A group of more than 70 former Republican officeholders and national committee staff and officers have penned a letter to RNC chair Reince Priebus urging him to stop spending party money to boost Trump's presidential campaign and instead focus on vulnerable House and Senate seats. Politico has the scoop:

"We believe that Donald Trump's divisiveness, recklessness, incompetence, and record-breaking unpopularity risk turning this election into a Democratic landslide, and only the immediate shift of all available RNC resources to vulnerable Senate and House races will prevent the GOP from drowning with a Trump-emblazoned anchor around its neck," states a draft of the letter obtained by POLITICO. "This should not be a difficult decision, as Donald Trump's chances of being elected president are evaporating by the day." Former Sen. Gordon Humphrey of New Hampshire and former Reps. Chris Shays of Connecticut, Tom Coleman of Missouri and Vin Weber of Minnesota are among the Republicans lending their name to the letter. Close to 20 of the co-signers are former RNC staffers, including Mindy Finn (former RNC chief digital strategist), Christine Iverson Gunderson (former RNC press secretary), Virginia Hume Onufer (former RNC deputy press secretary), Beth Miller (former RNC field communications division director), Heather Layman (former deputy press secretary), B. Jay Cooper (former RNC communications director under four chairmen) and Patrick Ruffini (former RNC ecampaign director). Republican Andrew Weinstein, a vocal anti-Trump Republican, is one of the operatives organizing the letter, which began circulating earlier this week and is expected to be sent next week. Weinstein served as director of media relations for the Dole/Kemp presidential campaign and was deputy press secretary to then-House Speaker Newt Gingrich. Weinstein said that the letter is coming from "People who want the party to protect its majorities in the Senate and the House. It's not an endorsement of anybody."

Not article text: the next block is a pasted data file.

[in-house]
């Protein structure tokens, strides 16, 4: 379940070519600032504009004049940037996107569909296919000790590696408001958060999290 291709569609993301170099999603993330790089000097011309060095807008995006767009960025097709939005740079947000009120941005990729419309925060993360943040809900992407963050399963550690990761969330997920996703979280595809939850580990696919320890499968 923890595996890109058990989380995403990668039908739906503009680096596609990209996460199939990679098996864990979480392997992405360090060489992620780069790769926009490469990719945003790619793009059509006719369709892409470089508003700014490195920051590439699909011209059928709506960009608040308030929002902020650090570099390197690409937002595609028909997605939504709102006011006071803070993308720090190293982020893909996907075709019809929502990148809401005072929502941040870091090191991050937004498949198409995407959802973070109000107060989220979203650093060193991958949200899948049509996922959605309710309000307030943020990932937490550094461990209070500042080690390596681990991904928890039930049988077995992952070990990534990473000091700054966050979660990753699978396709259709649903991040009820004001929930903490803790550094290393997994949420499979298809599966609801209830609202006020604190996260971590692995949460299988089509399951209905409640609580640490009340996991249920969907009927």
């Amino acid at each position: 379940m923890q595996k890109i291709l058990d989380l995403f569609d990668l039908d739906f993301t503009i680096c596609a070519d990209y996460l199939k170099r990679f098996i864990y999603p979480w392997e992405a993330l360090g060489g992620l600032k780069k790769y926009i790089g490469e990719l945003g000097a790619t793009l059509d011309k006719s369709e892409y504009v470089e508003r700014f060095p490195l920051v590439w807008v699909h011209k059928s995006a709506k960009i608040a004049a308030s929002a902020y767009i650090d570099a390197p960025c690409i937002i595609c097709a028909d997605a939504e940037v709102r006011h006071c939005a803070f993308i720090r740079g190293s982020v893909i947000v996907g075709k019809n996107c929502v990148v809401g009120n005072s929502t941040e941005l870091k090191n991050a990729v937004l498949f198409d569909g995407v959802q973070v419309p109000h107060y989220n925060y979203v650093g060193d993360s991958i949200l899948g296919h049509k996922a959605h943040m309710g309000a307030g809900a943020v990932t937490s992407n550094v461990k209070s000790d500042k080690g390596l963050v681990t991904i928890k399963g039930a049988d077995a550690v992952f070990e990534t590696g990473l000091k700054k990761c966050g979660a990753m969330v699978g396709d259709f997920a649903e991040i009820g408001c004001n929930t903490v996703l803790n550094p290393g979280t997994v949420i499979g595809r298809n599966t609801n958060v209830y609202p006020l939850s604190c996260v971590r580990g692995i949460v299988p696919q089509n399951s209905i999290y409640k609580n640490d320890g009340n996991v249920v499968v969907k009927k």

And here's the Washington Post Friday morning: "Some of the country's wealthiest Republican donors are targeting Senate and House races around the country, hoping a financial firewall will protect the party's congressional majorities on Nov. 8."

So it seems some Republicans are heeding the advice Jonathan V. Last gave Thursday at THE WEEKLY STANDARD. Last suggested the party would benefit in the short- and long-terms by abandoning Trump sooner rather than later:

Can it ever be wise to pull the plug on a presidential campaign? Of course it can. When a campaign has no reasonable path to victory and the candidate at the top of the ticket is a drag on the down ballot elections, decisions must be made. There are two ineluctable truths of campaigns: Resources are finite and candidates matter. If, on October 15, Trump is down 15 points and vulnerable senators such as Kelly Ayotte, Rob Portman, Pat Toomey, and Richard Burr are within the margin of error in their races, it would be a no-brainer for Republicans to shift all available resources away from the presidential contest and to the state elections. (This is what happened with Bob Dole in 1996.) So if such a strategic calculation would be valid in late October, the question isn't whether or not it canbe made, but only when it should be made. Perhaps mid-August is a little early. Then again, perhaps not. Because the utility of those marginal dollars decreases every week you wait to execute the shift. If you favor withholding resources from vulnerable senators for a few more weeks so as to give Trump the chance to reset the race, that's fine. But understand that decision comes with a cost, and at this point we are merely haggling over price. The general principle has been established. The RNC and big money donors (who are holding a Hamptons fundraiser this Saturday) are going to pull the plug eventually. The longer they wait, the less help they'll be to congressional Republicans.